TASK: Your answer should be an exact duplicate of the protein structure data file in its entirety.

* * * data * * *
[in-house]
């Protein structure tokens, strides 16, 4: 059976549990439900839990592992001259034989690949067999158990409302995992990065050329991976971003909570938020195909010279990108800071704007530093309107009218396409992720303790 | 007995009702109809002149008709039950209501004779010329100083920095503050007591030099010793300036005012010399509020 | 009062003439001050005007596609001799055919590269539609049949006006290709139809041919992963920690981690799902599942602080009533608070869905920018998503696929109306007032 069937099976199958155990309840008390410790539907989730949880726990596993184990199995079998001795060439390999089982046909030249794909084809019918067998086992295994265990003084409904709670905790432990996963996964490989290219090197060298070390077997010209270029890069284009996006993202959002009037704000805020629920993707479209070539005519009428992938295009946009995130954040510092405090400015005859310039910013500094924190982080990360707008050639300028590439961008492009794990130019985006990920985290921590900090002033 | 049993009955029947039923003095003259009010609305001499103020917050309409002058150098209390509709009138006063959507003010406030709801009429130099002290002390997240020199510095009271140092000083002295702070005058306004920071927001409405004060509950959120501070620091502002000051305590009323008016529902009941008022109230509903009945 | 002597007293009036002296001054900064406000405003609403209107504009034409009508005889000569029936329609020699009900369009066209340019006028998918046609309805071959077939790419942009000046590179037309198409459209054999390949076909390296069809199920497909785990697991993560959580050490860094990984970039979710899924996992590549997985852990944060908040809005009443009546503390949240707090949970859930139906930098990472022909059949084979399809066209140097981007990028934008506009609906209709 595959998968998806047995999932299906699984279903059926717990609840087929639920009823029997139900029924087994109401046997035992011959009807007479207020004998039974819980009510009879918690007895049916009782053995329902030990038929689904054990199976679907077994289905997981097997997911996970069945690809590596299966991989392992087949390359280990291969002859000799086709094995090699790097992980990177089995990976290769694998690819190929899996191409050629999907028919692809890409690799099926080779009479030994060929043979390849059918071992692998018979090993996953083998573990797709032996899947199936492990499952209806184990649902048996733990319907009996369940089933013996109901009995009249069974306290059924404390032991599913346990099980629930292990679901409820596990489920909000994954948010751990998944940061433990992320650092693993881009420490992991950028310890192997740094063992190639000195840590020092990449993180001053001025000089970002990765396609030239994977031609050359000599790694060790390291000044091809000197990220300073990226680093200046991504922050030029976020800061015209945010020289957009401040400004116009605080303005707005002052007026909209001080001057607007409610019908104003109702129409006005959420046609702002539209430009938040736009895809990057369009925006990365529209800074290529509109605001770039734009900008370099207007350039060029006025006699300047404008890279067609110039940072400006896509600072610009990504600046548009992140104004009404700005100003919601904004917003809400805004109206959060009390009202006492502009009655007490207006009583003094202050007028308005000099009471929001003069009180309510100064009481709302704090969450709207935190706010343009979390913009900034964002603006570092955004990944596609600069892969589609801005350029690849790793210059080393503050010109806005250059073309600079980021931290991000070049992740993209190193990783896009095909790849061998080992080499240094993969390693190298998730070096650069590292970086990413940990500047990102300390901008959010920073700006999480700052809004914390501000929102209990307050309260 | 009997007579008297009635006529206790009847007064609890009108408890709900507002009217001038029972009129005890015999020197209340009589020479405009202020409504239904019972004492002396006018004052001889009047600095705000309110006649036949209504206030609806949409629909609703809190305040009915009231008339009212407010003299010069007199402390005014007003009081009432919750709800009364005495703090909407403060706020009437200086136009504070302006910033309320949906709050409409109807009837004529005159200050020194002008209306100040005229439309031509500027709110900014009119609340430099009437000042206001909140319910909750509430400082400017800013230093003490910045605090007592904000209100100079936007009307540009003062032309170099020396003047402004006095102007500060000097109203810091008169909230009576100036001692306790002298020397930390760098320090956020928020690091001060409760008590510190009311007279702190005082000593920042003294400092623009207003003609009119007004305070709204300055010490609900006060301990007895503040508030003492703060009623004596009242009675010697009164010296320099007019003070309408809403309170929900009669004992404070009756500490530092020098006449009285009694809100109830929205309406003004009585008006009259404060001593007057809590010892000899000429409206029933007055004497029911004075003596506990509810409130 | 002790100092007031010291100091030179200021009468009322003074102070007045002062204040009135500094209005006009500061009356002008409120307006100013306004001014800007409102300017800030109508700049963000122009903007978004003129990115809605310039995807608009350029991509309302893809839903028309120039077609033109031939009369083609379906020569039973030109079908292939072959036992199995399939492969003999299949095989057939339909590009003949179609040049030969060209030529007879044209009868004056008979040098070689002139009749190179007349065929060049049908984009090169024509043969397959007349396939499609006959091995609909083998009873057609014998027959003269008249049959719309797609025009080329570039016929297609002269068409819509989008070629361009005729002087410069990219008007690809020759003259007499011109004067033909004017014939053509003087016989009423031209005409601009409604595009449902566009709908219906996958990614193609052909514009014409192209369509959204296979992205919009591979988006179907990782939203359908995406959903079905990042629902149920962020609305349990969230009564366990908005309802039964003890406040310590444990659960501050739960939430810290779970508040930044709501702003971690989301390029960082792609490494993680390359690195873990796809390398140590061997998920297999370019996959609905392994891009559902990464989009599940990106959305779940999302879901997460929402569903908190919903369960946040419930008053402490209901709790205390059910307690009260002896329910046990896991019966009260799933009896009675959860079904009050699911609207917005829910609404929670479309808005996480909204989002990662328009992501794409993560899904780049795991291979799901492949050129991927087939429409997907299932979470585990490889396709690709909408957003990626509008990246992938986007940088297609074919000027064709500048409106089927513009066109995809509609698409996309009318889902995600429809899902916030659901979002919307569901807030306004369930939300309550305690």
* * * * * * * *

[in-house]
């Protein structure tokens, strides 16, 4: 059976549990439900839990592992001259034989690949067999158990409302995992990065050329991976971003909570938020195909010279990108800071704007530093309107009218396409992720303790 | 007995009702109809002149008709039950209501004779010329100083920095503050007591030099010793300036005012010399509020 | 009062003439001050005007596609001799055919590269539609049949006006290709139809041919992963920690981690799902599942602080009533608070869905920018998503696929109306007032 069937099976199958155990309840008390410790539907989730949880726990596993184990199995079998001795060439390999089982046909030249794909084809019918067998086992295994265990003084409904709670905790432990996963996964490989290219090197060298070390077997010209270029890069284009996006993202959002009037704000805020629920993707479209070539005519009428992938295009946009995130954040510092405090400015005859310039910013500094924190982080990360707008050639300028590439961008492009794990130019985006990920985290921590900090002033 | 049993009955029947039923003095003259009010609305001499103020917050309409002058150098209390509709009138006063959507003010406030709801009429130099002290002390997240020199510095009271140092000083002295702070005058306004920071927001409405004060509950959120501070620091502002000051305590009323008016529902009941008022109230509903009945 | 002597007293009036002296001054900064406000405003609403209107504009034409009508005889000569029936329609020699009900369009066209340019006028998918046609309805071959077939790419942009000046590179037309198409459209054999390949076909390296069809199920497909785990697991993560959580050490860094990984970039979710899924996992590549997985852990944060908040809005009443009546503390949240707090949970859930139906930098990472022909059949084979399809066209140097981007990028934008506009609906209709 595959998968998806047995999932299906699984279903059926717990609840087929639920009823029997139900029924087994109401046997035992011959009807007479207020004998039974819980009510009879918690007895049916009782053995329902030990038929689904054990199976679907077994289905997981097997997911996970069945690809590596299966991989392992087949390359280990291969002859000799086709094995090699790097992980990177089995990976290769694998690819190929899996191409050629999907028919692809890409690799099926080779009479030994060929043979390849059918071992692998018979090993996953083998573990797709032996899947199936492990499952209806184990649902048996733990319907009996369940089933013996109901009995009249069974306290059924404390032991599913346990099980629930292990679901409820596990489920909000994954948010751990998944940061433990992320650092693993881009420490992991950028310890192997740094063992190639000195840590020092990449993180001053001025000089970002990765396609030239994977031609050359000599790694060790390291000044091809000197990220300073990226680093200046991504922050030029976020800061015209945010020289957009401040400004116009605080303005707005002052007026909209001080001057607007409610019908104003109702129409006005959420046609702002539209430009938040736009895809990057369009925006990365529209800074290529509109605001770039734009900008370099207007350039060029006025006699300047404008890279067609110039940072400006896509600072610009990504600046548009992140104004009404700005100003919601904004917003809400805004109206959060009390009202006492502009009655007490207006009583003094202050007028308005000099009471929001003069009180309510100064009481709302704090969450709207935190706010343009979390913009900034964002603006570092955004990944596609600069892969589609801005350029690849790793210059080393503050010109806005250059073309600079980021931290991000070049992740993209190193990783896009095909790849061998080992080499240094993969390693190298998730070096650069590292970086990413940990500047990102300390901008959010920073700006999480700052809004914390501000929102209990307050309260 | 009997007579008297009635006529206790009847007064609890009108408890709900507002009217001038029972009129005890015999020197209340009589020479405009202020409504239904019972004492002396006018004052001889009047600095705000309110006649036949209504206030609806949409629909609703809190305040009915009231008339009212407010003299010069007199402390005014007003009081009432919750709800009364005495703090909407403060706020009437200086136009504070302006910033309320949906709050409409109807009837004529005159200050020194002008209306100040005229439309031509500027709110900014009119609340430099009437000042206001909140319910909750509430400082400017800013230093003490910045605090007592904000209100100079936007009307540009003062032309170099020396003047402004006095102007500060000097109203810091008169909230009576100036001692306790002298020397930390760098320090956020928020690091001060409760008590510190009311007279702190005082000593920042003294400092623009207003003609009119007004305070709204300055010490609900006060301990007895503040508030003492703060009623004596009242009675010697009164010296320099007019003070309408809403309170929900009669004992404070009756500490530092020098006449009285009694809100109830929205309406003004009585008006009259404060001593007057809590010892000899000429409206029933007055004497029911004075003596506990509810409130 | 002790100092007031010291100091030179200021009468009322003074102070007045002062204040009135500094209005006009500061009356002008409120307006100013306004001014800007409102300017800030109508700049963000122009903007978004003129990115809605310039995807608009350029991509309302893809839903028309120039077609033109031939009369083609379906020569039973030109079908292939072959036992199995399939492969003999299949095989057939339909590009003949179609040049030969060209030529007879044209009868004056008979040098070689002139009749190179007349065929060049049908984009090169024509043969397959007349396939499609006959091995609909083998009873057609014998027959003269008249049959719309797609025009080329570039016929297609002269068409819509989008070629361009005729002087410069990219008007690809020759003259007499011109004067033909004017014939053509003087016989009423031209005409601009409604595009449902566009709908219906996958990614193609052909514009014409192209369509959204296979992205919009591979988006179907990782939203359908995406959903079905990042629902149920962020609305349990969230009564366990908005309802039964003890406040310590444990659960501050739960939430810290779970508040930044709501702003971690989301390029960082792609490494993680390359690195873990796809390398140590061997998920297999370019996959609905392994891009559902990464989009599940990106959305779940999302879901997460929402569903908190919903369960946040419930008053402490209901709790205390059910307690009260002896329910046990896991019966009260799933009896009675959860079904009050699911609207917005829910609404929670479309808005996480909204989002990662328009992501794409993560899904780049795991291979799901492949050129991927087939429409997907299932979470585990490889396709690709909408957003990626509008990246992938986007940088297609074919000027064709500048409106089927513009066109995809509609698409996309009318889902995600429809899902916030659901979002919307569901807030306004369930939300309550305690």